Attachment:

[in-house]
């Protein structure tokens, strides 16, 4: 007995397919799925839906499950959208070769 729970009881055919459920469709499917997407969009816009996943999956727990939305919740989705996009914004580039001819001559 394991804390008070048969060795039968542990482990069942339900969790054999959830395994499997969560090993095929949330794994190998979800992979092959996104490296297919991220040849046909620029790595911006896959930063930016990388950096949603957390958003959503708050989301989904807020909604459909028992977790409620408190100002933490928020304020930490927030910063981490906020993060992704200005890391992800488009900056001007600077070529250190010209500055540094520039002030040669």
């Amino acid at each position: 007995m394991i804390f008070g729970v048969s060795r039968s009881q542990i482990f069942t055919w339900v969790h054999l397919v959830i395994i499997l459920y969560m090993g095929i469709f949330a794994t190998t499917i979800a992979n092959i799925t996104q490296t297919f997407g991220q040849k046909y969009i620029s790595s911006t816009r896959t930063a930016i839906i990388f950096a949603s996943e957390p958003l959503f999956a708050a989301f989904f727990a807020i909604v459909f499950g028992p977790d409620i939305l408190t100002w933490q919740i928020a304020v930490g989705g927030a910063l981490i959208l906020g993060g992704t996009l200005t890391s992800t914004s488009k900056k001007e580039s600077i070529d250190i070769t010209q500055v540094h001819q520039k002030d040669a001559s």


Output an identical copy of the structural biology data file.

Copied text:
[in-house]
């Protein structure tokens, strides 16, 4: 007995397919799925839906499950959208070769 729970009881055919459920469709499917997407969009816009996943999956727990939305919740989705996009914004580039001819001559 394991804390008070048969060795039968542990482990069942339900969790054999959830395994499997969560090993095929949330794994190998979800992979092959996104490296297919991220040849046909620029790595911006896959930063930016990388950096949603957390958003959503708050989301989904807020909604459909028992977790409620408190100002933490928020304020930490927030910063981490906020993060992704200005890391992800488009900056001007600077070529250190010209500055540094520039002030040669």
């Amino acid at each position: 007995m394991i804390f008070g729970v048969s060795r039968s009881q542990i482990f069942t055919w339900v969790h054999l397919v959830i395994i499997l459920y969560m090993g095929i469709f949330a794994t190998t499917i979800a992979n092959i799925t996104q490296t297919f997407g991220q040849k046909y969009i620029s790595s911006t816009r896959t930063a930016i839906i990388f950096a949603s996943e957390p958003l959503f999956a708050a989301f989904f727990a807020i909604v459909f499950g028992p977790d409620i939305l408190t100002w933490q919740i928020a304020v930490g989705g927030a910063l981490i959208l906020g993060g992704t996009l200005t890391s992800t914004s488009k900056k001007e580039s600077i070529d250190i070769t010209q500055v540094h001819q520039k002030d040669a001559s």